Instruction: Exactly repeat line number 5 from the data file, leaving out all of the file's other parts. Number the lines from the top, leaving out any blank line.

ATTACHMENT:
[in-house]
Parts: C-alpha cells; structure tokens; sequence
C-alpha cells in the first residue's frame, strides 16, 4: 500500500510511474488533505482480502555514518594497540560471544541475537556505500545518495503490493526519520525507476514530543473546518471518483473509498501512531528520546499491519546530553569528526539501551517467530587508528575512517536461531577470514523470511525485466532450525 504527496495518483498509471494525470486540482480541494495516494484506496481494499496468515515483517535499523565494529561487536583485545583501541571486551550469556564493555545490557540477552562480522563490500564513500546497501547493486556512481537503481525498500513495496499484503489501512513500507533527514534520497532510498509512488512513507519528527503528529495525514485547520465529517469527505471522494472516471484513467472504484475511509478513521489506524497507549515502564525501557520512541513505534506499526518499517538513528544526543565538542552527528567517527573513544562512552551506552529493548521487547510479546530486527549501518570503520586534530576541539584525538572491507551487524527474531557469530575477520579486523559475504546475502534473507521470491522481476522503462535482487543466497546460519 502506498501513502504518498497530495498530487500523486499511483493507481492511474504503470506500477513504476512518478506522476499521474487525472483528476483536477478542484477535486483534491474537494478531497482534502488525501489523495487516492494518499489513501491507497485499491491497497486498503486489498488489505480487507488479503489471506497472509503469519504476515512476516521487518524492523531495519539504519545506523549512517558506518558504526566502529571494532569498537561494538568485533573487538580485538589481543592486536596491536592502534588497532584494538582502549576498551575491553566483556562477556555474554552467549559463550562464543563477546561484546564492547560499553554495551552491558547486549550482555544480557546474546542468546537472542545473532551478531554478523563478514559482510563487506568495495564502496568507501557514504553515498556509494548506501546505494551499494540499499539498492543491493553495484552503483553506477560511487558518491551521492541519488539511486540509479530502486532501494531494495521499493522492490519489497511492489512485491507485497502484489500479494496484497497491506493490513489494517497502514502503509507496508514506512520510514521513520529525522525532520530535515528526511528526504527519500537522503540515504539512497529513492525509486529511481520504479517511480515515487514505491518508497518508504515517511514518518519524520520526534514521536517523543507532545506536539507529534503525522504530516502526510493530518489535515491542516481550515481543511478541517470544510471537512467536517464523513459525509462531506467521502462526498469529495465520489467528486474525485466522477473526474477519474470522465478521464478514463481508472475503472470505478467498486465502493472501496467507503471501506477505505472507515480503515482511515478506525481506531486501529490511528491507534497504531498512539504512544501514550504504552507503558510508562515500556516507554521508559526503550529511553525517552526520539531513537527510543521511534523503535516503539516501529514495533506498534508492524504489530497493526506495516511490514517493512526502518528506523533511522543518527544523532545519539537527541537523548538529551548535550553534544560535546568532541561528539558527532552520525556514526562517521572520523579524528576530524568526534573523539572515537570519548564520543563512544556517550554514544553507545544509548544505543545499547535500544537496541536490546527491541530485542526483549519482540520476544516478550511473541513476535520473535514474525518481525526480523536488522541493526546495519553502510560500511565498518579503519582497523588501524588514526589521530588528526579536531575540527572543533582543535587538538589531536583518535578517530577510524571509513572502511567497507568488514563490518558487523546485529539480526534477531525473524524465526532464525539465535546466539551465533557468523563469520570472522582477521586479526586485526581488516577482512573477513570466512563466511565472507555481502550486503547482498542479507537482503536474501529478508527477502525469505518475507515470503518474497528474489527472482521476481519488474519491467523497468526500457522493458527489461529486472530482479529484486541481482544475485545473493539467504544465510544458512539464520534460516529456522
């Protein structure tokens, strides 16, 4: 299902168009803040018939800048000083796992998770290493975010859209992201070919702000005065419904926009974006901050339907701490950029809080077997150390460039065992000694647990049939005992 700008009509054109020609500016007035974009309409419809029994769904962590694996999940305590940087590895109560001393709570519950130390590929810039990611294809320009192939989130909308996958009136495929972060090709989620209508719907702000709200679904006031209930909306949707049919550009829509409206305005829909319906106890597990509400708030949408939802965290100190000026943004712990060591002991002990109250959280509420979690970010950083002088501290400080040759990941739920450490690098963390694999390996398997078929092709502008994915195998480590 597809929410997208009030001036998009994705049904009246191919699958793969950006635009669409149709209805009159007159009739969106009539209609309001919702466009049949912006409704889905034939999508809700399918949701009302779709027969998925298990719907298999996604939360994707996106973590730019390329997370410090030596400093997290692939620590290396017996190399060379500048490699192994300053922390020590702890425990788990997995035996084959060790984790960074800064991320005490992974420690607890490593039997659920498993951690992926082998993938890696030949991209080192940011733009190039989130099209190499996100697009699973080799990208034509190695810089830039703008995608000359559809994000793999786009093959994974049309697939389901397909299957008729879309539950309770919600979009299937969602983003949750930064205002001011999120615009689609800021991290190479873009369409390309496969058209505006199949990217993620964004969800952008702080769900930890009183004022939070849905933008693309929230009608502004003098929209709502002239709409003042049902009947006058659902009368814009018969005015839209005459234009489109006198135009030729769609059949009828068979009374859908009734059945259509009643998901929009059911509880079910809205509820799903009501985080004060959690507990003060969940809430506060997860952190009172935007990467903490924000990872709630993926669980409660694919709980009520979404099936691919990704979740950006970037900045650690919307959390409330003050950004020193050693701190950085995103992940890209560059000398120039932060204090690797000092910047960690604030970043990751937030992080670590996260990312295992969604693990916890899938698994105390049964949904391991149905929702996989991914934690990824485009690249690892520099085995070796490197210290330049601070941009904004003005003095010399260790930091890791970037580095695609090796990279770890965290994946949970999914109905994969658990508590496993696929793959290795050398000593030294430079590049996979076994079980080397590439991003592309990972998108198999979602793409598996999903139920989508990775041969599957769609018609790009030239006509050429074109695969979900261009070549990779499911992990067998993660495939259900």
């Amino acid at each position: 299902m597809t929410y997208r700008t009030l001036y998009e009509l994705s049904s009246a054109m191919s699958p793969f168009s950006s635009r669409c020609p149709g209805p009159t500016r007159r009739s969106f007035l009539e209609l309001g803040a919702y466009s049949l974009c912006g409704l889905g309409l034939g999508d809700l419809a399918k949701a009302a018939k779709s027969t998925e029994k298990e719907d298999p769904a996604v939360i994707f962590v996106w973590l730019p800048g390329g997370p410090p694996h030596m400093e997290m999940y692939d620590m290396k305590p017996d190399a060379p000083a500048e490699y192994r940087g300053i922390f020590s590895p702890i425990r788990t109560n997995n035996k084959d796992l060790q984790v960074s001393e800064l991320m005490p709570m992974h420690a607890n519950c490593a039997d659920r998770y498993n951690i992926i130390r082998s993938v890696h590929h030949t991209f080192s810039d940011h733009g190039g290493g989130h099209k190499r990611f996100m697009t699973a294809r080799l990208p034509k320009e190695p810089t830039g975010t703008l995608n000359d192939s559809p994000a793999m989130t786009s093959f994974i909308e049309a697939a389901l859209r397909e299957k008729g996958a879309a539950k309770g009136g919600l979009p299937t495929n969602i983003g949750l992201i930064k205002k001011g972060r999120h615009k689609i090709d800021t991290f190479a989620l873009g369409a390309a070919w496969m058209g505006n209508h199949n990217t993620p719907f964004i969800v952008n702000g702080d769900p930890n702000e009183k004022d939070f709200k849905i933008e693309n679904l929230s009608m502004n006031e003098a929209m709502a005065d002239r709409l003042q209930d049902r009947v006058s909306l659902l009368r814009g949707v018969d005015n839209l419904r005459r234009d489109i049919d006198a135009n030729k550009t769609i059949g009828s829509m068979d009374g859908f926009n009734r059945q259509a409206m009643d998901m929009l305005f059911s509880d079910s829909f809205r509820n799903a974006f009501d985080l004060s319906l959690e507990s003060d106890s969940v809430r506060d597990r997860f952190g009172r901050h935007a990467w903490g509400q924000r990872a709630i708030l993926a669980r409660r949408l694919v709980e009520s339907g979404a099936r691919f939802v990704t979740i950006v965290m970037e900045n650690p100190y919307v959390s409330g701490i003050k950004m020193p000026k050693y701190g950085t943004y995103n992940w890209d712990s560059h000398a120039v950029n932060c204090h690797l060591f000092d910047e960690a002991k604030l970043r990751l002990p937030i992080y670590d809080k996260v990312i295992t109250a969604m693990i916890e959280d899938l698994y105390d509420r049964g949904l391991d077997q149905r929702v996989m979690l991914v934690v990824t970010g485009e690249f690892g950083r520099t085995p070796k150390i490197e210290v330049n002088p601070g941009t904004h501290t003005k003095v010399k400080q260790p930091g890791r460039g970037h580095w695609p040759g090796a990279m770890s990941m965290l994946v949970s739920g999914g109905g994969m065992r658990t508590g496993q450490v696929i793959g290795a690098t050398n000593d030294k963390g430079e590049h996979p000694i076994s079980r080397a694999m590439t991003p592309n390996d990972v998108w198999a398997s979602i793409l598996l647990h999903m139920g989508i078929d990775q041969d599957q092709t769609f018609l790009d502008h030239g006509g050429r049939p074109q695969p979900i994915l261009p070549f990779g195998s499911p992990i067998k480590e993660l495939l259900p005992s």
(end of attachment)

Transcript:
């Amino acid at each position: 299902m597809t929410y997208r700008t009030l001036y998009e009509l994705s049904s009246a054109m191919s699958p793969f168009s950006s635009r669409c020609p149709g209805p009159t500016r007159r009739s969106f007035l009539e209609l309001g803040a919702y466009s049949l974009c912006g409704l889905g309409l034939g999508d809700l419809a399918k949701a009302a018939k779709s027969t998925e029994k298990e719907d298999p769904a996604v939360i994707f962590v996106w973590l730019p800048g390329g997370p410090p694996h030596m400093e997290m999940y692939d620590m290396k305590p017996d190399a060379p000083a500048e490699y192994r940087g300053i922390f020590s590895p702890i425990r788990t109560n997995n035996k084959d796992l060790q984790v960074s001393e800064l991320m005490p709570m992974h420690a607890n519950c490593a039997d659920r998770y498993n951690i992926i130390r082998s993938v890696h590929h030949t991209f080192s810039d940011h733009g190039g290493g989130h099209k190499r990611f996100m697009t699973a294809r080799l990208p034509k320009e190695p810089t830039g975010t703008l995608n000359d192939s559809p994000a793999m989130t786009s093959f994974i909308e049309a697939a389901l859209r397909e299957k008729g996958a879309a539950k309770g009136g919600l979009p299937t495929n969602i983003g949750l992201i930064k205002k001011g972060r999120h615009k689609i090709d800021t991290f190479a989620l873009g369409a390309a070919w496969m058209g505006n209508h199949n990217t993620p719907f964004i969800v952008n702000g702080d769900p930890n702000e009183k004022d939070f709200k849905i933008e693309n679904l929230s009608m502004n006031e003098a929209m709502a005065d002239r709409l003042q209930d049902r009947v006058s909306l659902l009368r814009g949707v018969d005015n839209l419904r005459r234009d489109i049919d006198a135009n030729k550009t769609i059949g009828s829509m068979d009374g859908f926009n009734r059945q259509a409206m009643d998901m929009l305005f059911s509880d079910s829909f809205r509820n799903a974006f009501d985080l004060s319906l959690e507990s003060d106890s969940v809430r506060d597990r997860f952190g009172r901050h935007a990467w903490g509400q924000r990872a709630i708030l993926a669980r409660r949408l694919v709980e009520s339907g979404a099936r691919f939802v990704t979740i950006v965290m970037e900045n650690p100190y919307v959390s409330g701490i003050k950004m020193p000026k050693y701190g950085t943004y995103n992940w890209d712990s560059h000398a120039v950029n932060c204090h690797l060591f000092d910047e960690a002991k604030l970043r990751l002990p937030i992080y670590d809080k996260v990312i295992t109250a969604m693990i916890e959280d899938l698994y105390d509420r049964g949904l391991d077997q149905r929702v996989m979690l991914v934690v990824t970010g485009e690249f690892g950083r520099t085995p070796k150390i490197e210290v330049n002088p601070g941009t904004h501290t003005k003095v010399k400080q260790p930091g890791r460039g970037h580095w695609p040759g090796a990279m770890s990941m965290l994946v949970s739920g999914g109905g994969m065992r658990t508590g496993q450490v696929i793959g290795a690098t050398n000593d030294k963390g430079e590049h996979p000694i076994s079980r080397a694999m590439t991003p592309n390996d990972v998108w198999a398997s979602i793409l598996l647990h999903m139920g989508i078929d990775q041969d599957q092709t769609f018609l790009d502008h030239g006509g050429r049939p074109q695969p979900i994915l261009p070549f990779g195998s499911p992990i067998k480590e993660l495939l259900p005992s």